Now, here’s the part that will make you truly jealous. Not only are Tamar and Kevin accomplished oyster farmers, growing one of the finest oysters I’ve ever seen, they are also chicken wranglers, beekeepers, oven builders, bread bakers, jam makers, vegetable gardeners, shed builders, log splitters, turkey smokers, master chefs, trout fishers, deer hunters and consummate party hosts. Oh, and Tamar is a full-time writer with a wonderful column in the Washington Post.



As we walked around the property, Kevin regaled me with stories of projects past and future. “Sometimes I work on things while Tamar is out of town,” Kevin said. “Take this tool shed, a friend and I basically put it up in a week, so it was a surprise when she got back.” We donned beekeeping hats and gloves and went to inspect the hive. “Don’t worry, we’ll use plenty of smoke, and wear loose, light colored clothing, so you won’t get stung,” said Kevin. “Why light colors?” I asked. “Because dark clothing makes you look like a bear, which is the natural enemy of the hive,” Kevin replied. Frame by frame, we examined the hive for its ratio of honeycomb and honey, worker bees and drones (“look for the ones that are fat and lazy, like men”). Sadly, the hive wasn’t holding much honey, which means the colony will need to be fed to ensure it makes it through the upcoming winter.


It was time for a quick round of oysters before the plane ride back to New York. We shucked and slurped each oyster, marveling at the complex dance of salt and honey on our tongues. “Man,” said Tamar, “sometimes I forget how great it is to be able to bring home and eat your own oysters! Now if only we could land a bluefin tuna…”


Thanks for coming out,” said Kevin. “I’m so glad you got to see where the magic happens!” Until next time!

An Oyster Grows in Greenport

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Photos: W&T Seafood

A few weeks ago, the New York Oyster Lovers Meetup ventured off to Greenport, NY for a quick swim in the oystering world. We visited Little Creek Oyster Farm’s sparkling new U-Shuck market, cruised around Greenport Harbor with Captain Dave of the Glory, and visited Widow’s Hole to see one of Long Island’s most eminent oyster farms. It was a great exploration of oyster aquaculture and we got some great perspectives from both newbies and old salts in the industry.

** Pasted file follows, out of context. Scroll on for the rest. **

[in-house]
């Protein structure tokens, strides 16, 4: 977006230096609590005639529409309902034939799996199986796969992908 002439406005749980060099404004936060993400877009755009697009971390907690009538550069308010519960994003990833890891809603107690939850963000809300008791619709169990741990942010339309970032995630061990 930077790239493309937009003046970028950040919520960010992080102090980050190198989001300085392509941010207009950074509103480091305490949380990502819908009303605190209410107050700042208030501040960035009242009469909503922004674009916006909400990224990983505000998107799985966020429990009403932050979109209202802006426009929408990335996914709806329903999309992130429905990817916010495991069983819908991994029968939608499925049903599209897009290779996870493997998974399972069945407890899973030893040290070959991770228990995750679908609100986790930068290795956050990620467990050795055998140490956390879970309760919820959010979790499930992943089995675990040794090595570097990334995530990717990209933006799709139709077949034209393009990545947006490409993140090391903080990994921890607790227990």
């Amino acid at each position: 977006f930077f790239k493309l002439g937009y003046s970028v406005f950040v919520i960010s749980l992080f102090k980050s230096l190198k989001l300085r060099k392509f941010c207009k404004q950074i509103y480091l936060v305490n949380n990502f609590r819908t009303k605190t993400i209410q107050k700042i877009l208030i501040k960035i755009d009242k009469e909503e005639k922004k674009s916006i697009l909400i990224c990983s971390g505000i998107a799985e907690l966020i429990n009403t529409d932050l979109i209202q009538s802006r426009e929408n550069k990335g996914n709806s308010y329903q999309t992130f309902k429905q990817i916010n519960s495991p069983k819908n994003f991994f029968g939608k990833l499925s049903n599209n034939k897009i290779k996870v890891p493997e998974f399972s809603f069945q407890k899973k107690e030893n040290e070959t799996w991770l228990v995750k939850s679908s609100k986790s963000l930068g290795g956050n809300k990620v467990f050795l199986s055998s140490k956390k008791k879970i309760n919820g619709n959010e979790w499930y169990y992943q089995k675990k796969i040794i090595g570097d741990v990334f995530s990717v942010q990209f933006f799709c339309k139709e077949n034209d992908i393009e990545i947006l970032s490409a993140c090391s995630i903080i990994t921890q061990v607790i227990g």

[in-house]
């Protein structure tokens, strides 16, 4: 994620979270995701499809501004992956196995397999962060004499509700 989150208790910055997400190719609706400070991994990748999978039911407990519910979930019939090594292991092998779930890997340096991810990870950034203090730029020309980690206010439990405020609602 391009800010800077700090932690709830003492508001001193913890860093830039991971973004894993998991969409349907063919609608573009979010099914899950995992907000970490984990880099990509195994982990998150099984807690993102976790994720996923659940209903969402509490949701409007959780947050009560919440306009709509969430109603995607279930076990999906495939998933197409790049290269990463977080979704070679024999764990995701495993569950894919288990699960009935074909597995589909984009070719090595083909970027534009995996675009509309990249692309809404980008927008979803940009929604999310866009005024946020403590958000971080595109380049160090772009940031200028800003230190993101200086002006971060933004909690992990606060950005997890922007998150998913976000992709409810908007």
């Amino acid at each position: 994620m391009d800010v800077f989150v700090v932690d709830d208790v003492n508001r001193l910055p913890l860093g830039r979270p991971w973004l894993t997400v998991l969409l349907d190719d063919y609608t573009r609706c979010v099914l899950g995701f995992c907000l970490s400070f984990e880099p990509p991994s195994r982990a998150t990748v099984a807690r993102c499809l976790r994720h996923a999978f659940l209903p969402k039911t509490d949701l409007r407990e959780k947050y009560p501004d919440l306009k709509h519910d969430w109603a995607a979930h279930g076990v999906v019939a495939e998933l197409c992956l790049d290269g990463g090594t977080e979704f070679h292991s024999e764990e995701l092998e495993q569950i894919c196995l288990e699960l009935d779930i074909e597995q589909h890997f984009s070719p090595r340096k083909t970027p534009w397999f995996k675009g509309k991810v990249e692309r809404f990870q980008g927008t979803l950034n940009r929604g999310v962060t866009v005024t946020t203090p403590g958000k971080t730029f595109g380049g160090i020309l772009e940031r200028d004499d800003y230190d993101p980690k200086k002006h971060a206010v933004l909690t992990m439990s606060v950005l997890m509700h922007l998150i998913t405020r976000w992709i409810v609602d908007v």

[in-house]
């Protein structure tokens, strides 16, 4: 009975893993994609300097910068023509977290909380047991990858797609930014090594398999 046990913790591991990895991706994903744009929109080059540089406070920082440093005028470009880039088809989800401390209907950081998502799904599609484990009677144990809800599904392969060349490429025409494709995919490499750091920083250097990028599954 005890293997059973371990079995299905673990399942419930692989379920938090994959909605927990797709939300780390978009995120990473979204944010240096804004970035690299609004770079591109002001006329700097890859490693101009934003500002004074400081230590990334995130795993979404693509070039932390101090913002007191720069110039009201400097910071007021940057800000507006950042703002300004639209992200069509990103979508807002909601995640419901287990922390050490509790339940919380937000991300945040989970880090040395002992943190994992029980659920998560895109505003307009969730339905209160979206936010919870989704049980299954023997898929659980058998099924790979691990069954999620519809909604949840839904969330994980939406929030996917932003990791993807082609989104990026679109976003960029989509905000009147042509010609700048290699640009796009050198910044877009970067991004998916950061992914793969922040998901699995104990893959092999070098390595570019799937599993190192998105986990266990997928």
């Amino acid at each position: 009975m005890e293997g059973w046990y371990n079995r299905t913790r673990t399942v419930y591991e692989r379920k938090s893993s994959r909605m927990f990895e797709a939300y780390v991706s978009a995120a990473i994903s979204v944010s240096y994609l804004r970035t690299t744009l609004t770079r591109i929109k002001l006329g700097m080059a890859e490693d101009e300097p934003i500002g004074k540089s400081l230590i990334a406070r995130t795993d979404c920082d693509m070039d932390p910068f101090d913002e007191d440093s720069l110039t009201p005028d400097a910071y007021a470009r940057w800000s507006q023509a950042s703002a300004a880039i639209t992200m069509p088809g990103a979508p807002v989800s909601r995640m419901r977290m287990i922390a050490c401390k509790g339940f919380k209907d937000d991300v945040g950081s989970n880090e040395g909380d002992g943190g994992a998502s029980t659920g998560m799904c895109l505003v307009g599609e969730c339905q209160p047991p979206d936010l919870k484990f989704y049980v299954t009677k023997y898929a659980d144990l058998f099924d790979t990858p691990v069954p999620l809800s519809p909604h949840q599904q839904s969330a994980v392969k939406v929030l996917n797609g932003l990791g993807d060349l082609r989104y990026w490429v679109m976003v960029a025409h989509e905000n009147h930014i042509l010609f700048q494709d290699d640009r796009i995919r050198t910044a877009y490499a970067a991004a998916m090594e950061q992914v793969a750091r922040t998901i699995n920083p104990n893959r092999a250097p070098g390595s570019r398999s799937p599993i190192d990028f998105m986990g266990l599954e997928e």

Sunny skies above us, we settled into a pair of picnic tables at the Little Creek market and owner Ian Wile chatted about how he got started in the oyster business. He explained that he was part of the first rookie class for an aquaculture lease program, and his cohort was a mix of baymen, chefs and total neophytes. “One of the best parts about the program was the cool community that it built, that’s the part I really like,” said Wile. He went on to say that it’s been a long road, and there were often regulatory and bureaucratic hurdles to clear when “common sense and rules fight,” but for the most part, the Department of Environmental Conservation is a partner for him. “Don’t treat ‘no’ as no, instead react with how we can do something about it,” he suggested.


It was time for us to start shucking, and we were well-armed with knives, shucking boards and gloves. There were three varieties of oysters on tap: East End, Shinnecock and Peconic Gold. The East End oysters were from Peconic Bay and packed a very briny punch, perfect for salt fans. The Shinnecocks were from Shinnecock Bay, harvested by the Shinnecock tribe. These had a nice sweetness to them and were meaty, but the shells were more brittle and required some finesse to shuck. “Don’t blame yourself if it crumbles,” Wile advised. “It’s the oyster’s fault.” Finally, the Peconic Golds had a lovely golden brown hue to them, with strong shells and a nice balance of sweet, salty and earthy mushroom overtones.


We whiled away the afternoon shucking, chatting, and drinking beer, when suddenly an oyster popped open with an unexpected visitor. A crab! These are pretty common in fresh oysters and there’s no harm done to the oyster, but the person who’d shucked the oyster was a little perturbed. “That’s a sign of good luck!” said Wile. “You should buy a lottery ticket now!“